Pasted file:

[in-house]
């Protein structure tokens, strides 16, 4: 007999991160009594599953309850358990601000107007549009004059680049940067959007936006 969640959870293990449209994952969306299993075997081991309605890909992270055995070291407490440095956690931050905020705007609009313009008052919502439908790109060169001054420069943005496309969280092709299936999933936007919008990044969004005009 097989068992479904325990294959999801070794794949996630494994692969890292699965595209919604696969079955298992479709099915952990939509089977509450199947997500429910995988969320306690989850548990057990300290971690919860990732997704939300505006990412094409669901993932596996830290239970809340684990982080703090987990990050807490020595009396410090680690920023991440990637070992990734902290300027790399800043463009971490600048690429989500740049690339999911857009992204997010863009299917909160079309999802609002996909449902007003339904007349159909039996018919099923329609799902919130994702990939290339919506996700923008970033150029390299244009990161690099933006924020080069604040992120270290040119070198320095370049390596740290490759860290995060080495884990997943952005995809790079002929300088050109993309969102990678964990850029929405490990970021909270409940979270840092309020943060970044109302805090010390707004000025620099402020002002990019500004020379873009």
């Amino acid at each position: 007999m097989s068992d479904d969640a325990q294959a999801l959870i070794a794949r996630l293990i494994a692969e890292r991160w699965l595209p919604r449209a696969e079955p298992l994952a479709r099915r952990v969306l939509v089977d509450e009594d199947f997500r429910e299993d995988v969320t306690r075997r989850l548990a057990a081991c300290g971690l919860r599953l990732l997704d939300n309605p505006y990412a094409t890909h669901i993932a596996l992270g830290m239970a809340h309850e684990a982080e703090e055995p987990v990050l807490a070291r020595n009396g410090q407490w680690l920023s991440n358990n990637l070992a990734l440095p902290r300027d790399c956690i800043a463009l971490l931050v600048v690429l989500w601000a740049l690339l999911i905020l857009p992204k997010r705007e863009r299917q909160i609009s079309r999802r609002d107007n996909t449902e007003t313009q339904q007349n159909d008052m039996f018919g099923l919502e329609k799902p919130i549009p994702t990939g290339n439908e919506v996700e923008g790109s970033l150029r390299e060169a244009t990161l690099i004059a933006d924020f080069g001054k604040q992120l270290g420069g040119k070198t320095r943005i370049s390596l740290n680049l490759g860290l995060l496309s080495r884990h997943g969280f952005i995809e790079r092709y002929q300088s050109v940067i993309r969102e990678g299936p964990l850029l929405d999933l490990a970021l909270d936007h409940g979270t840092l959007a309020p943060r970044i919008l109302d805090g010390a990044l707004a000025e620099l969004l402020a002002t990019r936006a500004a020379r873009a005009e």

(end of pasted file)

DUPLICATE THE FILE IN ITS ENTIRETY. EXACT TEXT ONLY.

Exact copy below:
[in-house]
């Protein structure tokens, strides 16, 4: 007999991160009594599953309850358990601000107007549009004059680049940067959007936006 969640959870293990449209994952969306299993075997081991309605890909992270055995070291407490440095956690931050905020705007609009313009008052919502439908790109060169001054420069943005496309969280092709299936999933936007919008990044969004005009 097989068992479904325990294959999801070794794949996630494994692969890292699965595209919604696969079955298992479709099915952990939509089977509450199947997500429910995988969320306690989850548990057990300290971690919860990732997704939300505006990412094409669901993932596996830290239970809340684990982080703090987990990050807490020595009396410090680690920023991440990637070992990734902290300027790399800043463009971490600048690429989500740049690339999911857009992204997010863009299917909160079309999802609002996909449902007003339904007349159909039996018919099923329609799902919130994702990939290339919506996700923008970033150029390299244009990161690099933006924020080069604040992120270290040119070198320095370049390596740290490759860290995060080495884990997943952005995809790079002929300088050109993309969102990678964990850029929405490990970021909270409940979270840092309020943060970044109302805090010390707004000025620099402020002002990019500004020379873009």
């Amino acid at each position: 007999m097989s068992d479904d969640a325990q294959a999801l959870i070794a794949r996630l293990i494994a692969e890292r991160w699965l595209p919604r449209a696969e079955p298992l994952a479709r099915r952990v969306l939509v089977d509450e009594d199947f997500r429910e299993d995988v969320t306690r075997r989850l548990a057990a081991c300290g971690l919860r599953l990732l997704d939300n309605p505006y990412a094409t890909h669901i993932a596996l992270g830290m239970a809340h309850e684990a982080e703090e055995p987990v990050l807490a070291r020595n009396g410090q407490w680690l920023s991440n358990n990637l070992a990734l440095p902290r300027d790399c956690i800043a463009l971490l931050v600048v690429l989500w601000a740049l690339l999911i905020l857009p992204k997010r705007e863009r299917q909160i609009s079309r999802r609002d107007n996909t449902e007003t313009q339904q007349n159909d008052m039996f018919g099923l919502e329609k799902p919130i549009p994702t990939g290339n439908e919506v996700e923008g790109s970033l150029r390299e060169a244009t990161l690099i004059a933006d924020f080069g001054k604040q992120l270290g420069g040119k070198t320095r943005i370049s390596l740290n680049l490759g860290l995060l496309s080495r884990h997943g969280f952005i995809e790079r092709y002929q300088s050109v940067i993309r969102e990678g299936p964990l850029l929405d999933l490990a970021l909270d936007h409940g979270t840092l959007a309020p943060r970044i919008l109302d805090g010390a990044l707004a000025e620099l969004l402020a002002t990019r936006a500004a020379r873009a005009e």